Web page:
Culture and Tourism in Iran: Lessons from Italy
In this day and age, cultural tourism plays a crucial role in establishing relations between countries. Awareness is spreading about the amazing opportunities that a prudent enhancement of the cultural patrimony can deliver. The connections between diplomatic relations, commercial opportunity, and touristic exchanges are powerfully joined in the idea of cultural tourism.
Iran and Italy are two countries that are both heirs and custodians of a huge historic, artistic, and cultural heritage. In fact the preservation of such heritage has been recently been the basis for close collaboration. Italian archaeologists have worked on sites in Persepolis and Esfahan among others. The Citadel of Bam earned UNESCO World Heritage status shortly after the devastating 2003 earthquake, largely because of the reconstruction efforts of the Italian Istituto Superiore per la Conservazione ed il Restauro.
But cultural exchange is much more than a commitment to history. Cultural exchange can be a useful means of supporting the dialogue among civilizations necessary to establish a model for development and growth informed by and linked to a national heritage.
I would summon, in this regard, two scenarios where the Iranian culture has recently been able to introduce itself globally as an absolute excellency, while still showing openness to interaction with other national cultures, starting with Italian culture itself.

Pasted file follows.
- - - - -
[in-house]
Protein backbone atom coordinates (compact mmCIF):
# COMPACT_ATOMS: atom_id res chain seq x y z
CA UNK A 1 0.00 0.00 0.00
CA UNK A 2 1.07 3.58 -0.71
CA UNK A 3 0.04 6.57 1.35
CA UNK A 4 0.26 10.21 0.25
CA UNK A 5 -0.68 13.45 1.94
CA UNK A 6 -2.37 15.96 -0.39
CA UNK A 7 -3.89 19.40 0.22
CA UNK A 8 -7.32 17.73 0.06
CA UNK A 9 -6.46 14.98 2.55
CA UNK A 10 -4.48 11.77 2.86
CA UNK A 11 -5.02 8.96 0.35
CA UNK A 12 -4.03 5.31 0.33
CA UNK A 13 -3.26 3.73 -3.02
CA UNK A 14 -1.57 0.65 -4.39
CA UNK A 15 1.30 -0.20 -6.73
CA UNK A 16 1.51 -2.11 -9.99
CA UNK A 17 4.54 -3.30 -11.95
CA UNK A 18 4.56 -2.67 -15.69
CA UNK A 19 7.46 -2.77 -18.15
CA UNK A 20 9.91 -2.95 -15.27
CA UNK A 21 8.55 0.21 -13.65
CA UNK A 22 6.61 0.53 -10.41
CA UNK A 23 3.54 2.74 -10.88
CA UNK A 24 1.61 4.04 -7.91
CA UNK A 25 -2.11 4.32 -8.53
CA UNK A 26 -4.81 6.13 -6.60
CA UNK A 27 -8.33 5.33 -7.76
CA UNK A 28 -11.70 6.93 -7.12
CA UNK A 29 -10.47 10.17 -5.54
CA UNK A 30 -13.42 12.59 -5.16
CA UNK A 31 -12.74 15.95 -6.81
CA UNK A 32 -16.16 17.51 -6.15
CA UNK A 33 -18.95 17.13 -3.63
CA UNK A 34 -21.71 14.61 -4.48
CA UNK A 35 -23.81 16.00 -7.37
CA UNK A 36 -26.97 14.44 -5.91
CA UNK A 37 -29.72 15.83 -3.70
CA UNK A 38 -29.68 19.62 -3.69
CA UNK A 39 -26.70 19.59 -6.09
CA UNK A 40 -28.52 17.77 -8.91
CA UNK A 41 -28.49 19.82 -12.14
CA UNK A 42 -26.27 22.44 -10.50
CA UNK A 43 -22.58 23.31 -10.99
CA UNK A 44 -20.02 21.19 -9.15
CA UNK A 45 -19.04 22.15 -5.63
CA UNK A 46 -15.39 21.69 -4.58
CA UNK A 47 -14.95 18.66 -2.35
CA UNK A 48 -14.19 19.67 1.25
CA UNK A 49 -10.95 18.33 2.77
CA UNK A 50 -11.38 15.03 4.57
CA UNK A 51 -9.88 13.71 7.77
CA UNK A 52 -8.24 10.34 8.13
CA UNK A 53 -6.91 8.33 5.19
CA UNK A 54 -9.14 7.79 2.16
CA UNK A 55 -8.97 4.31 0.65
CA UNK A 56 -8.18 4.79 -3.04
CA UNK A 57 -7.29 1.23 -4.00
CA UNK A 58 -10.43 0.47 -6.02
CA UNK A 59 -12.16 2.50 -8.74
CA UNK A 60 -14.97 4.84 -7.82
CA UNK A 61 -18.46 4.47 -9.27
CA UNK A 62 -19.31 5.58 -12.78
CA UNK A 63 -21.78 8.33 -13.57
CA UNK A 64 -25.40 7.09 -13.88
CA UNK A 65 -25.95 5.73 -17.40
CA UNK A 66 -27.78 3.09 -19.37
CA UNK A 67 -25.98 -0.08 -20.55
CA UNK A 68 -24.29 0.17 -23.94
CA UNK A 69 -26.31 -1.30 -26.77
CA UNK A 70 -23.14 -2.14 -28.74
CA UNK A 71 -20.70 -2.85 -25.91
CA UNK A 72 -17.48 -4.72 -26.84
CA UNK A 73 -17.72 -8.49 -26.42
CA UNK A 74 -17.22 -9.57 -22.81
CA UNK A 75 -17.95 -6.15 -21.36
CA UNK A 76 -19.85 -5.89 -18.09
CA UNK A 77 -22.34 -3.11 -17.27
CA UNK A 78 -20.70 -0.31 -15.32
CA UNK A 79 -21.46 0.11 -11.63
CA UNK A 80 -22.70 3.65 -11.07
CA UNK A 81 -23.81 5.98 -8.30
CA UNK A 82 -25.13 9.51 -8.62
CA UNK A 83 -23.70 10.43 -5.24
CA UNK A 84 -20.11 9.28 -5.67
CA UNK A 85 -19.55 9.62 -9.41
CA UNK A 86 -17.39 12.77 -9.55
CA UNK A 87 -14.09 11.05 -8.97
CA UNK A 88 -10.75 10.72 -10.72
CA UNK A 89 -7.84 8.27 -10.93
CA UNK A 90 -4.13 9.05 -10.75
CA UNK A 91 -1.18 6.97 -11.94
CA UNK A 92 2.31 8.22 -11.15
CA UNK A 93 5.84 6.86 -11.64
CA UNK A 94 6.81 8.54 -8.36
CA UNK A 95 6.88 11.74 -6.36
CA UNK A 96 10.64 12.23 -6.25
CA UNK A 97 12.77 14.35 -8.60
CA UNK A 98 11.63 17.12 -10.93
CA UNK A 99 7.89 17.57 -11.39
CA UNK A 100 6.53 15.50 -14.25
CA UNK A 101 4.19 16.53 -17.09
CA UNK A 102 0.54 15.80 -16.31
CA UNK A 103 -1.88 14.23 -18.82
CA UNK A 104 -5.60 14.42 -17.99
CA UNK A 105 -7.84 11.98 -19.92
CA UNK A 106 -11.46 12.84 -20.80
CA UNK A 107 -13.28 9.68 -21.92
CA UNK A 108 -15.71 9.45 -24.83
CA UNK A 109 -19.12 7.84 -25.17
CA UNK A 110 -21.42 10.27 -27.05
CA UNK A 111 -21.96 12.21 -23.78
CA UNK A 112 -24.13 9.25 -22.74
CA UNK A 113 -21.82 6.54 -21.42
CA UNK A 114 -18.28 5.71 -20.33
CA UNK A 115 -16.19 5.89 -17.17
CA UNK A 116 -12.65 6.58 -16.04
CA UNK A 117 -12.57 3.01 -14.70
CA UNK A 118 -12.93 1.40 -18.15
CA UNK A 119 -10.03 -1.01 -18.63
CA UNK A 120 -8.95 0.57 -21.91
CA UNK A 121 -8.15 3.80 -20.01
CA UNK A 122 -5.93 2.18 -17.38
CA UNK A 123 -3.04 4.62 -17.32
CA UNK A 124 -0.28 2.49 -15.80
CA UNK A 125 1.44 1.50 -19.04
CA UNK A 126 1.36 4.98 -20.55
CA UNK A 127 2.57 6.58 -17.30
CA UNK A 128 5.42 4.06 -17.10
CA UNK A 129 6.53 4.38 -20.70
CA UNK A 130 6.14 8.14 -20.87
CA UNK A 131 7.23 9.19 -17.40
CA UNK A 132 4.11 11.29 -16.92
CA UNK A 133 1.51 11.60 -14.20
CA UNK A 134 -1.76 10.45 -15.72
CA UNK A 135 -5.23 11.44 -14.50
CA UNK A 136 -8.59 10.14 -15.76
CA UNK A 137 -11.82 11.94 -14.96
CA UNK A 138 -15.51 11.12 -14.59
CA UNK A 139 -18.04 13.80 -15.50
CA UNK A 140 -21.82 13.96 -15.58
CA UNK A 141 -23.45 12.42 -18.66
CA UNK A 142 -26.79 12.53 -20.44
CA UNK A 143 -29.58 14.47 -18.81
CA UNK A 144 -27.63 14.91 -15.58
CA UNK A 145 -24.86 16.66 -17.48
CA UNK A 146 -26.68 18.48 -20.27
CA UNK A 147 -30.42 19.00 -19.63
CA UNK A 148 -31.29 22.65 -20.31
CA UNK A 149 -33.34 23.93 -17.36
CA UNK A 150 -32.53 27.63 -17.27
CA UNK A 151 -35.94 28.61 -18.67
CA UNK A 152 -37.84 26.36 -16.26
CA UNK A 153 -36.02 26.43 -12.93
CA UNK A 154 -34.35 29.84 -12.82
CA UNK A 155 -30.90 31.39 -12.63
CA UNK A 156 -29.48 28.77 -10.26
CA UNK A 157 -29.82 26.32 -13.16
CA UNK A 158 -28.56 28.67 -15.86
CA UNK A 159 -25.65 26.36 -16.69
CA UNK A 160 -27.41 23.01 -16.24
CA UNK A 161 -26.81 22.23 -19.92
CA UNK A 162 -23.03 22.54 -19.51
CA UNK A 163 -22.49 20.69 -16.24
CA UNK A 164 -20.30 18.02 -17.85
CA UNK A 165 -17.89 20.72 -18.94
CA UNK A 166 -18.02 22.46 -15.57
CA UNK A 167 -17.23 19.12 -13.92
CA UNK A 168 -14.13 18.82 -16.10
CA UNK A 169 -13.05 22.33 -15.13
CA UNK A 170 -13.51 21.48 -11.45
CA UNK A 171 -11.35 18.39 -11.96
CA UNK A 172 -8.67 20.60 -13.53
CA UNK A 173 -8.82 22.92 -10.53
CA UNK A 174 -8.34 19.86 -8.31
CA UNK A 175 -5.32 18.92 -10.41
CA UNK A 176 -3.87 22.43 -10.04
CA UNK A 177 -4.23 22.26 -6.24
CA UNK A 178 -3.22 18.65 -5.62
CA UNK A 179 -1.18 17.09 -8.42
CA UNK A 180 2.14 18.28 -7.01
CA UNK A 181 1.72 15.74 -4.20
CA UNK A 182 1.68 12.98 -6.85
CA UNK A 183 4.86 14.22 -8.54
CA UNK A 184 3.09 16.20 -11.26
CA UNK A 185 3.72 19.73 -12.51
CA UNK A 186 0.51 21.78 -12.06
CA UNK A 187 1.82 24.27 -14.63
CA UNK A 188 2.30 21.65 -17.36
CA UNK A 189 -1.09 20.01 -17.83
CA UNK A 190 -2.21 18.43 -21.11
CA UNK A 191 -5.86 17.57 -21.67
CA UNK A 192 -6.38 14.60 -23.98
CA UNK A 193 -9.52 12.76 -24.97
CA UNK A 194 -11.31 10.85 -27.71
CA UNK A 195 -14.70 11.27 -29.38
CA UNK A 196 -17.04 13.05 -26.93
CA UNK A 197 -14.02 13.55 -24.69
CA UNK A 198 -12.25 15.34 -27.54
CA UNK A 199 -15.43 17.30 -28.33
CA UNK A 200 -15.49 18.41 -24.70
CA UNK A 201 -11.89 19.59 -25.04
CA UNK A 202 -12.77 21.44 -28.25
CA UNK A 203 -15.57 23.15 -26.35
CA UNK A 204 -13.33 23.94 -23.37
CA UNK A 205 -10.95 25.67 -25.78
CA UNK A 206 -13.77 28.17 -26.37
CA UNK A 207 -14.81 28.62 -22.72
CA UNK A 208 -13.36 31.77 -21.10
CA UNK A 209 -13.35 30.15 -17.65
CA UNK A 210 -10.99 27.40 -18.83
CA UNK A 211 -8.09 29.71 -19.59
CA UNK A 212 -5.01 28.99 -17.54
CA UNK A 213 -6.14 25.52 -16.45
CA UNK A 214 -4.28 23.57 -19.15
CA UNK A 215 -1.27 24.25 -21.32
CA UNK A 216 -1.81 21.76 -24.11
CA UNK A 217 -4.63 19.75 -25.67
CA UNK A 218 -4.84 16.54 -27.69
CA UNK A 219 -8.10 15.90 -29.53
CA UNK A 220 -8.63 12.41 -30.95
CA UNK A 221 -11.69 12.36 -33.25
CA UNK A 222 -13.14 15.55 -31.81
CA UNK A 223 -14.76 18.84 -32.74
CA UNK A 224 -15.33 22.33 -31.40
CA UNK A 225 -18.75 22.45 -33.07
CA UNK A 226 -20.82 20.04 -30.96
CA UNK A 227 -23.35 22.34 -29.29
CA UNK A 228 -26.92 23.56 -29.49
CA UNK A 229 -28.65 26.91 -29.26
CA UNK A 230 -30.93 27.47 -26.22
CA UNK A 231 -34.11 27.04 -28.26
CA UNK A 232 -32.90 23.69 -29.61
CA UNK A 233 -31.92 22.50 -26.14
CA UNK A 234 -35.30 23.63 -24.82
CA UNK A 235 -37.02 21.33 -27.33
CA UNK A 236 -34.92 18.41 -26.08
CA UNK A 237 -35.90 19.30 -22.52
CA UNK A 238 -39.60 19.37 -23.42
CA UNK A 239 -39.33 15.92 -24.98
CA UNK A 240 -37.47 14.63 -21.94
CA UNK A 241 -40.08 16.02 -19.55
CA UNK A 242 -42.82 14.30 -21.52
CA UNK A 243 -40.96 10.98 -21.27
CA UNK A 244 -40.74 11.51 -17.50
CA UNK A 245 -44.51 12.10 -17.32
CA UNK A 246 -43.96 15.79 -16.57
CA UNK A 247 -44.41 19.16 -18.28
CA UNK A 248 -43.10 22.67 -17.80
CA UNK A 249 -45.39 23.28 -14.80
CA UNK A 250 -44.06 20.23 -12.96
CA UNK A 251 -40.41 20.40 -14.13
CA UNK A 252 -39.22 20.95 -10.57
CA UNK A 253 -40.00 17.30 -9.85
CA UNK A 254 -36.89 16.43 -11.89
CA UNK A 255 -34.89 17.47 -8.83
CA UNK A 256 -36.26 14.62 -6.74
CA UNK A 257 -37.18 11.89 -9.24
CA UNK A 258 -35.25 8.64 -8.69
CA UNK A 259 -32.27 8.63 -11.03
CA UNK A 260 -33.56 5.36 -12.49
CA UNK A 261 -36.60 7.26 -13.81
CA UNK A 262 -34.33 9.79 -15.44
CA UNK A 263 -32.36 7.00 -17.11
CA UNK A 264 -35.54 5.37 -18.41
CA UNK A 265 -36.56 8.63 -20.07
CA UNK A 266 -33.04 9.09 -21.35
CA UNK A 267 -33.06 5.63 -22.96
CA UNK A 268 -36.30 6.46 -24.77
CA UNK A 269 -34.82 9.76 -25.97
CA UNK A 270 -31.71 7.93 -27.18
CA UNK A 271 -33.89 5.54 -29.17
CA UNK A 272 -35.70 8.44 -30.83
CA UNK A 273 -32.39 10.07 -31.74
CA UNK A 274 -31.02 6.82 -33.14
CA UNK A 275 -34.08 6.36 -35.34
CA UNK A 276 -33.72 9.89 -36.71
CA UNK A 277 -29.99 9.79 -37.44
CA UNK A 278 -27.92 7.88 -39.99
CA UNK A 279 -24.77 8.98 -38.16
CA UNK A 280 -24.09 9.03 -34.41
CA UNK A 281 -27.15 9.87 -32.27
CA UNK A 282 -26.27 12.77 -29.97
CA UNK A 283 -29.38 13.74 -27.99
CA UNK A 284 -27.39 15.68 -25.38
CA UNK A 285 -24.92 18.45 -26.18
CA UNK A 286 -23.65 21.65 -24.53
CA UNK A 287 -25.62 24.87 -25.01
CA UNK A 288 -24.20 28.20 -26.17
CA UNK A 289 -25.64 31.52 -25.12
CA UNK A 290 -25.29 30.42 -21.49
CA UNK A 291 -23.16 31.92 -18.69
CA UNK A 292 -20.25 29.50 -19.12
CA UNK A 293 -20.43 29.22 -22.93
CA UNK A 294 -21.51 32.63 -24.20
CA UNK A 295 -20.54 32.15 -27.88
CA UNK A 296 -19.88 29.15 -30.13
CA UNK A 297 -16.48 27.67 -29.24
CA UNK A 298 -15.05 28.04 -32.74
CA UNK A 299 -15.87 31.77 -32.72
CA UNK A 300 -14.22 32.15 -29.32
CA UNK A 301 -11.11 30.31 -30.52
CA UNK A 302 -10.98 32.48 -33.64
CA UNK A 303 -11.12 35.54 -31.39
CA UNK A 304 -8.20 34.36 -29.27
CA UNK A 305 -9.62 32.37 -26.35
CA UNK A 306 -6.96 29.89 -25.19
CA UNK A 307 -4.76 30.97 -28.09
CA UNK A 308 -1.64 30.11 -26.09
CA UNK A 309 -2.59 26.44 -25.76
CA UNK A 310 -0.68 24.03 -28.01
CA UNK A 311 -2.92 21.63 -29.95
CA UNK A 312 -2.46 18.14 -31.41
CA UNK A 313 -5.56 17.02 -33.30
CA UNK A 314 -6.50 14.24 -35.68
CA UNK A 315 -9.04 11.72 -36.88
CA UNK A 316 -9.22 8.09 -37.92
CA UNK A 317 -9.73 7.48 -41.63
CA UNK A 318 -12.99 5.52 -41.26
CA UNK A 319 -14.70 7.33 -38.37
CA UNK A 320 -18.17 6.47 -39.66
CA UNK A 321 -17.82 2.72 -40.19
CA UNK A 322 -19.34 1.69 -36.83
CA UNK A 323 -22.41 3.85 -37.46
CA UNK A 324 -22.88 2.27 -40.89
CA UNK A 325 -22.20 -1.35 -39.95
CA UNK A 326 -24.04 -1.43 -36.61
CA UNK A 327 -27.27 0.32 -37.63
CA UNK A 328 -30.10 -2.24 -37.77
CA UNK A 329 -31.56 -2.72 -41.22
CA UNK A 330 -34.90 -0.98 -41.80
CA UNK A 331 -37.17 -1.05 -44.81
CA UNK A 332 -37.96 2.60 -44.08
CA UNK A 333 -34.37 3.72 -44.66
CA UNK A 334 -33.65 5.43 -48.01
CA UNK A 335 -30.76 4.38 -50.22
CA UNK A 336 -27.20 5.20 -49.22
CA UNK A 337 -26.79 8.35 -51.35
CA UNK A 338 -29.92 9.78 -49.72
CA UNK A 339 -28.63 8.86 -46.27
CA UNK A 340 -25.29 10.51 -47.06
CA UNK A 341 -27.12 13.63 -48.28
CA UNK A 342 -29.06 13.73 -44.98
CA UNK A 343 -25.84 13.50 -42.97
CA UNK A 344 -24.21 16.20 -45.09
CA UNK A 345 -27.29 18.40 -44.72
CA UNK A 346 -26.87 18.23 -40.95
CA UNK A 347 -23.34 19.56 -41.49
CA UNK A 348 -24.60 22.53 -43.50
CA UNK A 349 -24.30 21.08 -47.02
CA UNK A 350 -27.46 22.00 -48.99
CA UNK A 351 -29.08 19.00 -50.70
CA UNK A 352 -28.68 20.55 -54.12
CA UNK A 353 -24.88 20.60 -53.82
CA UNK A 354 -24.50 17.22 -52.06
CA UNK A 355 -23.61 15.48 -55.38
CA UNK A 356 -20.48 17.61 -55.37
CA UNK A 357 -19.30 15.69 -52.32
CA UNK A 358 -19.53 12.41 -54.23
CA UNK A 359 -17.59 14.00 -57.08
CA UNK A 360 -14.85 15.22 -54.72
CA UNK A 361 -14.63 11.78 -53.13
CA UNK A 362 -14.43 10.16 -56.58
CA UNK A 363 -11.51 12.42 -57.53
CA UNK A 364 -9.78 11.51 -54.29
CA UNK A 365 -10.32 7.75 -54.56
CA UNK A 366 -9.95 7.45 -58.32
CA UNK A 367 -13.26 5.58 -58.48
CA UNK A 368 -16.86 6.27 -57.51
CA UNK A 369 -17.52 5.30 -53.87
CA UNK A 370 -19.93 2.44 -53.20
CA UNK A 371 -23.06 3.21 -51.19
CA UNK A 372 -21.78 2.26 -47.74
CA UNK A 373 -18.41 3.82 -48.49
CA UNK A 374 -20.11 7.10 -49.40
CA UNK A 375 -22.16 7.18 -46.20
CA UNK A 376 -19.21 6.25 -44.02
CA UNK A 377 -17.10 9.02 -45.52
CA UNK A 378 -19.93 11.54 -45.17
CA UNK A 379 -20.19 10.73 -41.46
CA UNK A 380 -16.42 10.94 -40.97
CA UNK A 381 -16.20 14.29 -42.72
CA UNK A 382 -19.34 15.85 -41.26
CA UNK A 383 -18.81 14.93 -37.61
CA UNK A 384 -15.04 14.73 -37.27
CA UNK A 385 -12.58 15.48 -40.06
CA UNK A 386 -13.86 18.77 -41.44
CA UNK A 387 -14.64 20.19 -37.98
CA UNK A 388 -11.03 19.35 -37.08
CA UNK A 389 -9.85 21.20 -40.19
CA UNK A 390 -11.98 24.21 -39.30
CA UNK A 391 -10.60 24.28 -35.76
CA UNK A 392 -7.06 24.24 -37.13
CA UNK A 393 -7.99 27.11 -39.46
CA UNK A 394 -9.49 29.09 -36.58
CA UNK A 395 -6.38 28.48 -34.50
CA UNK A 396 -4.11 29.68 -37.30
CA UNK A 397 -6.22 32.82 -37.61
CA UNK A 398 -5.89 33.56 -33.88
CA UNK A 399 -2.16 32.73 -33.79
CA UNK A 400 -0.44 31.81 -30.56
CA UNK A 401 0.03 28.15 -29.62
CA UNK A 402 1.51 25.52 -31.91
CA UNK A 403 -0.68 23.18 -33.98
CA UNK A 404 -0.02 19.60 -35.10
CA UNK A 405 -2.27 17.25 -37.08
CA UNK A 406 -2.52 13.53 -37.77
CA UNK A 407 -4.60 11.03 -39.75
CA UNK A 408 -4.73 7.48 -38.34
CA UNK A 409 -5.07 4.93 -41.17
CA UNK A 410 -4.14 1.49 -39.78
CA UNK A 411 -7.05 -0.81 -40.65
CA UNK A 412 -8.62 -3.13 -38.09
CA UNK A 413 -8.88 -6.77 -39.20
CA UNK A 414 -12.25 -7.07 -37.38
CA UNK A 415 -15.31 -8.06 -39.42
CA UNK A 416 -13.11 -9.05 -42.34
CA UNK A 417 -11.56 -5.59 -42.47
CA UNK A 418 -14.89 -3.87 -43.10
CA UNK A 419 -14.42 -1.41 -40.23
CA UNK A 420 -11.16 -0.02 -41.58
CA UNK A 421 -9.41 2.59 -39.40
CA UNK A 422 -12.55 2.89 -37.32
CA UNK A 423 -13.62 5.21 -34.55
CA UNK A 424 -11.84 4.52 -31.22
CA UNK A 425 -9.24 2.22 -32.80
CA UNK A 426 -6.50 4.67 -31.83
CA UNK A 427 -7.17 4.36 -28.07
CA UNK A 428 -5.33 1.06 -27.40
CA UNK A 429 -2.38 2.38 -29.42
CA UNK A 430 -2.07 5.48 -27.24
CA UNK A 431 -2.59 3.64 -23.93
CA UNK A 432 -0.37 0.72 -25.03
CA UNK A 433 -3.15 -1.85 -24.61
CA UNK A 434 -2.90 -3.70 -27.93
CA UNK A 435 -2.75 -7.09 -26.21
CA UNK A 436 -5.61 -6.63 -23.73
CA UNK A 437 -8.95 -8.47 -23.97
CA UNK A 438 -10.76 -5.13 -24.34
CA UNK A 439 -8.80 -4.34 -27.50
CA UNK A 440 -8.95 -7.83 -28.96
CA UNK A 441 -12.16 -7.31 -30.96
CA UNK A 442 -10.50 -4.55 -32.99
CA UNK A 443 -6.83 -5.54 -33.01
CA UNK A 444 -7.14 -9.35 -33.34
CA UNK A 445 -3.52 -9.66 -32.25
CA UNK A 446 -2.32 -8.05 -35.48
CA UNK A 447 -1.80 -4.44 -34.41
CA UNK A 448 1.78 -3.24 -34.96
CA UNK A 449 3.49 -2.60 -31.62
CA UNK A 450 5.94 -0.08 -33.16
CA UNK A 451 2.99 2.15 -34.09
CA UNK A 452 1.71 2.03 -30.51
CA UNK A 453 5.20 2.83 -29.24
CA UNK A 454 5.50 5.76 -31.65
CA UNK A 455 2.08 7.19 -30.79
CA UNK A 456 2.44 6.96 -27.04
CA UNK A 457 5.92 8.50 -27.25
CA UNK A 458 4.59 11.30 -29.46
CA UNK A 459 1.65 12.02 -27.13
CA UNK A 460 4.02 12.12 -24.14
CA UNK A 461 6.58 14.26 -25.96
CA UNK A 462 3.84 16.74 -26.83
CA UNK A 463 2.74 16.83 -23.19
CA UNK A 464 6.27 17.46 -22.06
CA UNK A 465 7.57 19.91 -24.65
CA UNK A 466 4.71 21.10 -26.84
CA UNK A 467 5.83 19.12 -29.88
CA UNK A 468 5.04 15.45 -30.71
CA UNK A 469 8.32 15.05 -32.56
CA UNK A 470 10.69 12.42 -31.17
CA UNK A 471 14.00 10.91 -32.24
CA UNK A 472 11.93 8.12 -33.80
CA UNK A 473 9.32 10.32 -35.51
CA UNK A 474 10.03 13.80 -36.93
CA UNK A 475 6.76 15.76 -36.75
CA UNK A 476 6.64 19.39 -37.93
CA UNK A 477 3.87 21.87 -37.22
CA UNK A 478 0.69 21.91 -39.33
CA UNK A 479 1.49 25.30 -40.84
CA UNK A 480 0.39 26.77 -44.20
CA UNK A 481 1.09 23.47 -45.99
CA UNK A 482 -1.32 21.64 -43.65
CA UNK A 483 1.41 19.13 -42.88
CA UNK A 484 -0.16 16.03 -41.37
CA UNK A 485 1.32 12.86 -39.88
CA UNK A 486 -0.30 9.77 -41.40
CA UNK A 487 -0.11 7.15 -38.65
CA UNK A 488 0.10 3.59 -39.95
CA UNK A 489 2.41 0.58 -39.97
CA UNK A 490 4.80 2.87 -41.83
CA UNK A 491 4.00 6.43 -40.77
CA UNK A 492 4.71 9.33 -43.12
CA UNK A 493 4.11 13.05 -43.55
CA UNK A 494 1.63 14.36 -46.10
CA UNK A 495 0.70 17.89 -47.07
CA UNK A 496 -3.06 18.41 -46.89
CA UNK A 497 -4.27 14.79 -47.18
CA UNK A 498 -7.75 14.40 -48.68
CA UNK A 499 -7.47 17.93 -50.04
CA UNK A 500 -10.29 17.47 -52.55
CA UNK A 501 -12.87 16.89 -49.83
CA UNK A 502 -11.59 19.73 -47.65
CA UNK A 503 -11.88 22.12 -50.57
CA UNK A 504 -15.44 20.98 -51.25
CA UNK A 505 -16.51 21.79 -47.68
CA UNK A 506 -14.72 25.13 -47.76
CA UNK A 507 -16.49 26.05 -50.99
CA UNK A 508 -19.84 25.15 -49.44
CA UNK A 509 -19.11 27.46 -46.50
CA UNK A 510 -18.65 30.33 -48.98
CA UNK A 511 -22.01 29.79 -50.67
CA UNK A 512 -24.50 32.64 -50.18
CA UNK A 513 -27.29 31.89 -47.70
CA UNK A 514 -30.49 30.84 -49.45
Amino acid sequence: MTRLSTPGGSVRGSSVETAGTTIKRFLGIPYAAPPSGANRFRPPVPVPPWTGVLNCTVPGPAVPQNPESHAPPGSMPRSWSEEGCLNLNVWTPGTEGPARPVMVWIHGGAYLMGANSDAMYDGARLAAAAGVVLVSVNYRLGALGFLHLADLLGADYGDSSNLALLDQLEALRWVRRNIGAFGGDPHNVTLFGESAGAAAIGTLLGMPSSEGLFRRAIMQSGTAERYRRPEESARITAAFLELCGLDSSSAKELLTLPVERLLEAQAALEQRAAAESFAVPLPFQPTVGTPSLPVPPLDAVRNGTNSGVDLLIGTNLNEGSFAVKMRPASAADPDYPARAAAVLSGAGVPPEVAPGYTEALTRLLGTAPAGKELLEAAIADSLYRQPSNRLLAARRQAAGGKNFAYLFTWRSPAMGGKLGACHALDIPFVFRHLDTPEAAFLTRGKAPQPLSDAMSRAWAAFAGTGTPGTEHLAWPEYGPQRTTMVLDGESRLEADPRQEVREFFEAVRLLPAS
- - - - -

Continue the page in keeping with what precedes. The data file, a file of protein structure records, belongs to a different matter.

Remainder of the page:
The first scenario is exemplified by the film industry, in which Iranian directors have been acclaimed among the world cinematic masters. These master filmmakers include Abbas Kiarostami and Mohsen Makhmalbaf, whose works have been applauded and awarded by the most important international film festivals, including the Venice Film Festival. Jafar Panahi triumphed in 2000, winning the Leone D’Or for his film The Circle. In 2008, Abbas Kiaorastami won a special honor for his remarkable contribution to cinema.
Iranian contemporary art has also made its way to Italy and the city of Ferrara, where, in 2010, six Iranian world-renowned women artists had exhibited their work as part of the Fourteenth Biennale Donna.
Reflecting on the origins of Iranian contemporary art, I also think about the exceptional importance of Iranian craftsmanship which constitutes a heritage of incredible artistic value by itself, and which should definitely be more acknowledged and appreciated worldwide, as it is one of the foundations of Iran’s national identity.